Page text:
It has nothing to do with OP.....I have no point or agenda. I'm just asking two simple questions. If you would rather not answer them, it's fine.
The bill for fixing the main pollutant of the Bay, which isn't sewage contrary to what you think. The farmers are already paying it and now it's other property owners' turn.What bill?
Bull####.....more than one way.....The bill for fixing the main pollutant of the Bay, which isn't sewage contrary to what you think. The farmers are already paying it and now it's other property owners' turn.
You said earlier that I needed to keep up. You might wish to try it:
Ok, but those are the regs. I doubt you voluntarily put in your state of the art septic system but were forced to do so when you built (or replaced your old one). That's right out of the regs.Bull####.....more than one way.....
CBF is a farce
EPA is a failure
MD has failed for 50 years in cleaning up the Bay
MDE is a taxpayer hoax.,,
Your trying to relate two different aspects. Sewer discharge into the Bay is only a portion (and likely a very small portion) of the impacts associated to the Bay. In reality, the overflow discharge for these storm events quickly become negligible given the amount of effluent vs the amount of volume/spread into the Bay (let alone the decomposition/transition of the actual raw material). Anyhow, the Bay cleanup has numerous parts/pieces and numerous point sources (sewers being one). Runoff/soil water management, drainage, chemical impacts, etc.I think all of you engineers are missing the point.......
We have spent Billions of dollars to "Clean" up the Bay, but can't afford to fix these Sewage systems that continually "pour", not pump for you engineers, into the Bay.
Who designs these Sh!t systems and why are they not fixed?
These aren't the only offenders. Any large scale municipality does this. Even the small scale / localized treatment centers utilize this fail safe. Until systems have built in reserve capacity - in the form of underground tunnels, large scale holding reservoirs - this will continue.It has nothing to do with OP.....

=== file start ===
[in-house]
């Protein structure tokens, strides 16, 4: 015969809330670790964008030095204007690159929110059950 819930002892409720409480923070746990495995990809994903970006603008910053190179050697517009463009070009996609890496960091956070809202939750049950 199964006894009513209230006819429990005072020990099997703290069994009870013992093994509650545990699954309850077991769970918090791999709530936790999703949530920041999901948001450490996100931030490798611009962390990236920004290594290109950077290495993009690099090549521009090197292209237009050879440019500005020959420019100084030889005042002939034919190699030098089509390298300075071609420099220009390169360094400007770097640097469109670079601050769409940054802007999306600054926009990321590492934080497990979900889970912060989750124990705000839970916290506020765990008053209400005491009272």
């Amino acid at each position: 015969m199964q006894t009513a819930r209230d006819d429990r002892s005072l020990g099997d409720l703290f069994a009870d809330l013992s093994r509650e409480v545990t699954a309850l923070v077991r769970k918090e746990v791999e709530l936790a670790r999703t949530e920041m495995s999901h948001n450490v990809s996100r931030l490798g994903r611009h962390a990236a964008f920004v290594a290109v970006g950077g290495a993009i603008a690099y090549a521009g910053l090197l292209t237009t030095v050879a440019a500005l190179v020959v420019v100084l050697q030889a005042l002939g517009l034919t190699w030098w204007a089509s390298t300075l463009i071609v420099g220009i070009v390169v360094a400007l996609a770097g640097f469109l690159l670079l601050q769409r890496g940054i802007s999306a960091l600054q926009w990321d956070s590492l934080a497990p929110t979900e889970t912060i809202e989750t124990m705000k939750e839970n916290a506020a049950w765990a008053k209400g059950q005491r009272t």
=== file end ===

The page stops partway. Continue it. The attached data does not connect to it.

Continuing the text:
I've done my little, but insignificant part, but the City of Baltimore, WSSC, and Metcom continue to let millions of gallons of
raw sewage, not storm water into the Bay every year with little or no consequence. Then we spend millions of dollars to "Save the Bay" that does nothing....that's My Point.....
This is being applied at all levels of construction.Since that's being taken care of the next target is runoff from farms, although that's been going on for a couple or three decades, as well as runoff from yards, buildings and other development. In most cases all runoff has to be contained on the property or released slowly. That's why you're starting to see more green roofs, rain barrels, rain gardens and other landscaping and impoundments on developments.
Thank you for fleshing out my post(s).This is being applied at all levels of construction.
I just built a house with fancy new septic system with all kinds of bells/whistles, drainage wells allowing gutter water to enter into well built underground, rain barrels on the back side of the house, strategic vegetation to capture flow, etc. All mandated.
New construction projects carry substantial gov't regulation now in terms of storm water management. Restrictions on amount of land you can disturb at one time, absolutely no allowances for drainage to offsite (all must be contained), substantial amount of controls now (SWM drainage/conversion ponds, check dams, stabilization requirements, etc.). Finished products include bio-retention facilities, specific grasses/soils, holding/seepage ponds, etc. All designed to keep rainfall on site and not allow travel to adjacent properties/watersheds, etc. Street work and buildings are all going green with various LEED initiatives, etc. Some impressive stuff (at a huge expense of course).
Hell, if the project requires you destroy non-impervious ground (think paving over existing earth), you now how to offset that (demo an existing parking lot no longer in use) or pay a fee in lieu. Contracts are incentivized/dis-incentivized for similar aspects. It's huge industry now.